With the Government proposing to remove the Edited Electoral Roll (EER) altogether, what you should be doing in the lead up to its removal and beyond? The first thing I’d like to say is that the removal of the EER won’t achieve the desired objective of consumers receiving less “junk mail”.
Without wanting to sound conceited, the opposite is bound to happen and the wily smoke-screen about electoral freedom does nothing to enhance the already tarnished image of our parliamentarians – or the DM industry for that matter. Fortunately for most of us in the industry, the Edited Electoral Roll represents only a small part of what has become a highly sophisticated processing machine.
Yet that small part is by no means insignificant to those that still use the EER. It is after all the largest and most cost-effective way of identifying the mailing universe in the UK and nothing comes close to it.
What seems to have eluded the Government is that the Electoral Roll is already remarkably well protected and what you can and cannot do with it is unmistakably clear. Let’s not forget that every consumer in the UK gets the chance to choose whether or not they want to be on the edited version. This is with the exception of consumers who live in local authority areas where the option to opt-out is pre-ticked, of course. These people get no choice at all!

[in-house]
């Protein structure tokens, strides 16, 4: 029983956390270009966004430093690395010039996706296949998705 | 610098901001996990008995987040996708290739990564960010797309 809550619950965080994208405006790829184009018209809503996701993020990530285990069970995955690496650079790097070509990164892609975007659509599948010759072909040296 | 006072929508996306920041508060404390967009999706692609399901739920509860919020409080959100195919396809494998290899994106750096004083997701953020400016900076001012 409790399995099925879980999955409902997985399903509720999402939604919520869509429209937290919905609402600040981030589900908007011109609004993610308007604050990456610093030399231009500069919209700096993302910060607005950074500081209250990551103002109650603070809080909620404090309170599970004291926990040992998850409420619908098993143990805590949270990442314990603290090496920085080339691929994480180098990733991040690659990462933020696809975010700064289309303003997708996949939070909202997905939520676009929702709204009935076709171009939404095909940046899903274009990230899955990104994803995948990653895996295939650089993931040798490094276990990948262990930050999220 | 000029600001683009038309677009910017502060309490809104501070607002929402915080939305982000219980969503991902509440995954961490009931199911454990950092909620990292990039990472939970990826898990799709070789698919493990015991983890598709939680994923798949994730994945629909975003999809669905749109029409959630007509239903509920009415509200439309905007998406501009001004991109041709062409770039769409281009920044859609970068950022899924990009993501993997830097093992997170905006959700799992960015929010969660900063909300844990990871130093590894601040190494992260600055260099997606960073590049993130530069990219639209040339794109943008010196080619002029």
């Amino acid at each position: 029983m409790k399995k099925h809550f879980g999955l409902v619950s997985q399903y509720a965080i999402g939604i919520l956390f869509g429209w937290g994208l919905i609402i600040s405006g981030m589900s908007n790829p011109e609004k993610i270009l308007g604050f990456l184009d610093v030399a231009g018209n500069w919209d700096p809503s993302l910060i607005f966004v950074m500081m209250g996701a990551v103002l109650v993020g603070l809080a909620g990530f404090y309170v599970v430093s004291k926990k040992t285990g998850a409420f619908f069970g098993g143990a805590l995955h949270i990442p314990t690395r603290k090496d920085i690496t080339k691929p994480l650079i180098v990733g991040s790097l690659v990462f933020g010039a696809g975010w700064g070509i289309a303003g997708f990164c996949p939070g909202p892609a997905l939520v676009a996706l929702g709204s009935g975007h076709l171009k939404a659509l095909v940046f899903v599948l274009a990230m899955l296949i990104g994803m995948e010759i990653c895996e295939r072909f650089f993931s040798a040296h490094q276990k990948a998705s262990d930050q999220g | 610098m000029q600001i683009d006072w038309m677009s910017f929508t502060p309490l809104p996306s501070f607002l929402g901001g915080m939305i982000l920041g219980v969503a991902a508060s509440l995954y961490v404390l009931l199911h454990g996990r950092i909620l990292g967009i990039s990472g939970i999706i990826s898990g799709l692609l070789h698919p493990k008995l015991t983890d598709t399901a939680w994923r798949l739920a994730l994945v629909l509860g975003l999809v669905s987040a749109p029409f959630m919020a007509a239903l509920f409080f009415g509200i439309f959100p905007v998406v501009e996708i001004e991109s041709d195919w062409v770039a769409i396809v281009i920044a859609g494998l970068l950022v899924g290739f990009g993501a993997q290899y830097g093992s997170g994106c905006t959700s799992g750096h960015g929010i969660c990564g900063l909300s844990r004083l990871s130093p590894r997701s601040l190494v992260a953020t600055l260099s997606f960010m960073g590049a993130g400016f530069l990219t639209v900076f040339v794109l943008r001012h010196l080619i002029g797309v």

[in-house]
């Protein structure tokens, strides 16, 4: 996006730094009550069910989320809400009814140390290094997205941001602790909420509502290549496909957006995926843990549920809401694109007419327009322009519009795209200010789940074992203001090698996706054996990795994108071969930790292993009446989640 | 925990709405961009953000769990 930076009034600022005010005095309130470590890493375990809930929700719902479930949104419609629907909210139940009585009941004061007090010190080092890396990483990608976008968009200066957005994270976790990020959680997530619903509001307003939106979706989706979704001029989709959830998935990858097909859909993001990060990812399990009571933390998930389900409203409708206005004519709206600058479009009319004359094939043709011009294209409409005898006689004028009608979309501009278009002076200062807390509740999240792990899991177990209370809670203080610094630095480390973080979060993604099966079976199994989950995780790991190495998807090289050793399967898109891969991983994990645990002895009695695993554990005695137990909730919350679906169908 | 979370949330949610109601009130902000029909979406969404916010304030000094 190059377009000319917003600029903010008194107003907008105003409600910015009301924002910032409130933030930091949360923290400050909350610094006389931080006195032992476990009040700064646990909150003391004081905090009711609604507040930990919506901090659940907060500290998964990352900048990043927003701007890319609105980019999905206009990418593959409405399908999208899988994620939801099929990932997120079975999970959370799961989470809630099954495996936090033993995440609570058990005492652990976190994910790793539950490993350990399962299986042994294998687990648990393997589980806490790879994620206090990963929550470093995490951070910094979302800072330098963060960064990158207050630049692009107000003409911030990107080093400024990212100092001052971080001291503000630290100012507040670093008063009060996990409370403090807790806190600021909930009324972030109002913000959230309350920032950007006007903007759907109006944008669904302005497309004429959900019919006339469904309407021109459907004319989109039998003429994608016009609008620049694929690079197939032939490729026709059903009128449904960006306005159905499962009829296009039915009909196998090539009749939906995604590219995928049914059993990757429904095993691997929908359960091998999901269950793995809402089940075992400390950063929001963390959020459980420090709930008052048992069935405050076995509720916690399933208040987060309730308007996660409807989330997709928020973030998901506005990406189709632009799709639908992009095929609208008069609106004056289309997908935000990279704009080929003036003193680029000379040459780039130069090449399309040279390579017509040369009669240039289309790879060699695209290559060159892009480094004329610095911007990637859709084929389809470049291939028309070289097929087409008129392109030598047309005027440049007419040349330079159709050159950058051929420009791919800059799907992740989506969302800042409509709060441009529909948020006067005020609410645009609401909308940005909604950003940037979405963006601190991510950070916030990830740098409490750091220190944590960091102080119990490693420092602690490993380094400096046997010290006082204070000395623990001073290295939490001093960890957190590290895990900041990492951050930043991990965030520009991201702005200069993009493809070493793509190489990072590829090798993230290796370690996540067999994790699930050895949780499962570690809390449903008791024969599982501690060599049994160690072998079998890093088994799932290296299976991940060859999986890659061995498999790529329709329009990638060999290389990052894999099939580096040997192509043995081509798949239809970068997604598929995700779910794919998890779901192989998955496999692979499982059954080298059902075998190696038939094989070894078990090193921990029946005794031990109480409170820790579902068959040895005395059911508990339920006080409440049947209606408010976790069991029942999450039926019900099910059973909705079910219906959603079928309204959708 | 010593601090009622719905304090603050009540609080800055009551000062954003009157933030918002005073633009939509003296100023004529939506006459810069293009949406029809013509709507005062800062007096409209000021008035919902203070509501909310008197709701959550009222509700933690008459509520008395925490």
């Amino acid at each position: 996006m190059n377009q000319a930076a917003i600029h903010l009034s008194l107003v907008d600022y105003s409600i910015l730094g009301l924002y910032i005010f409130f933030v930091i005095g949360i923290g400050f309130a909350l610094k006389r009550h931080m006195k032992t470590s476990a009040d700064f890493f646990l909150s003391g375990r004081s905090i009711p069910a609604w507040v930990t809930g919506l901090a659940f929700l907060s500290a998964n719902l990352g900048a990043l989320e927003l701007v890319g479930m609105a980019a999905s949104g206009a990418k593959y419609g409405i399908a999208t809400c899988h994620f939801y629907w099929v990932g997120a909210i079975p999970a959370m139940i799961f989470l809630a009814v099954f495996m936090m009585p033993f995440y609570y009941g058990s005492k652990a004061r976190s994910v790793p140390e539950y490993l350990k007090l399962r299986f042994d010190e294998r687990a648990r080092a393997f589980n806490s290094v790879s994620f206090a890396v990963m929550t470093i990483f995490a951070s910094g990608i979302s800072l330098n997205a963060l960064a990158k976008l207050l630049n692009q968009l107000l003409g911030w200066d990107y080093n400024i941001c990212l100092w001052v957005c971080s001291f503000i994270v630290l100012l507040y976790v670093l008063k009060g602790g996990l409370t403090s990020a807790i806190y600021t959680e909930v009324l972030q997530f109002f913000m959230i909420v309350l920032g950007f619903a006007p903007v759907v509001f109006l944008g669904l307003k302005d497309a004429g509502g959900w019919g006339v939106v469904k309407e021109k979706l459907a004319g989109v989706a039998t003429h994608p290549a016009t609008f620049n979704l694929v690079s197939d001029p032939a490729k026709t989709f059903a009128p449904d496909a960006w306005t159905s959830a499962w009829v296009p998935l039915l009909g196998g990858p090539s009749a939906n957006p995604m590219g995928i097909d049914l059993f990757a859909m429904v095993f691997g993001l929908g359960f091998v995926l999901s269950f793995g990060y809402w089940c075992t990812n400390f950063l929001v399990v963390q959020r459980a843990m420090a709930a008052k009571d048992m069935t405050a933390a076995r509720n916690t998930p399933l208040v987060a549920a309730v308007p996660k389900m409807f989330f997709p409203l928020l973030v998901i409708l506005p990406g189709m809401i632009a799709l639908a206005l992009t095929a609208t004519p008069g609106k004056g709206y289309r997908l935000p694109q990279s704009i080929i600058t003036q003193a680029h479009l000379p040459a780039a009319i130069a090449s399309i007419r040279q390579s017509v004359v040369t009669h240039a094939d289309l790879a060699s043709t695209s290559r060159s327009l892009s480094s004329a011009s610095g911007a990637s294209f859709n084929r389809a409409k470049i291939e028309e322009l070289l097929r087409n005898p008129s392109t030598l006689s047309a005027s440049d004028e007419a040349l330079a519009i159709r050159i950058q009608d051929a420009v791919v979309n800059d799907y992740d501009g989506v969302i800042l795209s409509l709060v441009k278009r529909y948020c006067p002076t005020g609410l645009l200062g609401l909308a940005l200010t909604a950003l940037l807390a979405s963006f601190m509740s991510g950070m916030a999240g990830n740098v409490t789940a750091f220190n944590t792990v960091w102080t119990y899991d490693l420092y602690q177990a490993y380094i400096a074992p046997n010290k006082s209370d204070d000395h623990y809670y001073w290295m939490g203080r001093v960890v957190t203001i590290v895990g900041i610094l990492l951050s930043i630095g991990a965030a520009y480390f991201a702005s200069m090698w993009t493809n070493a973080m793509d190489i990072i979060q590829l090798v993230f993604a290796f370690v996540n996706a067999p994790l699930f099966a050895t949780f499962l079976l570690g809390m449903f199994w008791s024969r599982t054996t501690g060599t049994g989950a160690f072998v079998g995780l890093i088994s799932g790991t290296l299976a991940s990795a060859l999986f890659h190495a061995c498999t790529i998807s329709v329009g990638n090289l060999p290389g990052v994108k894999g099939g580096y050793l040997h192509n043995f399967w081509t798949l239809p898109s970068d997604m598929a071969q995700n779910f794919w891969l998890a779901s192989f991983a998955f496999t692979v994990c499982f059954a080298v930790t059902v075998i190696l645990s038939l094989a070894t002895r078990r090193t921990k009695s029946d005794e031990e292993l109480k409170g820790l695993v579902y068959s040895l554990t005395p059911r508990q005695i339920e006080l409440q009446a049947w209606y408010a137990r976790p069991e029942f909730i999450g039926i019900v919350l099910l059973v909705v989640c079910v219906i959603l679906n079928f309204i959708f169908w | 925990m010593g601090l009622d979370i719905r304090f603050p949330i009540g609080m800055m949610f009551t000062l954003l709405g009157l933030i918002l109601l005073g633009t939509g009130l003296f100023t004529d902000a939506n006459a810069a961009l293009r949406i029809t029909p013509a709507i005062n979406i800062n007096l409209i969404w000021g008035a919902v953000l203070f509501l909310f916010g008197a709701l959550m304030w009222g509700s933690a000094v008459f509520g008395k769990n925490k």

While most of us would agree that anyone using the Electoral Roll as a method of targeting consumers should stop, what concerns me most is the impact the removal of the EER will have on data quality. Many data cleansing products and services available in the marketplace rely on ER data – for some it’s their raison d’être.
Considering the enormous headway made by the industry in terms of reducing the amount of waste that it produces each year – which can largely be attributed to data suppression products and services – undermining the tools of the trade could be highly detrimental to both consumers and businesses alike.
That said, the vast majority of SPA members working within data suppression pre-empted the proposed removal of the EER and tackled any underlying reliance they had on it early on. And so, although the removal of the roll may not be such a bad thing for suppression providers in the long run (we’ll adapt because we have to), I remain opposed to it. We need to be enhancing our reputation with consumers to ensure our relationship with them is productive, respectful and, above all, long-lived.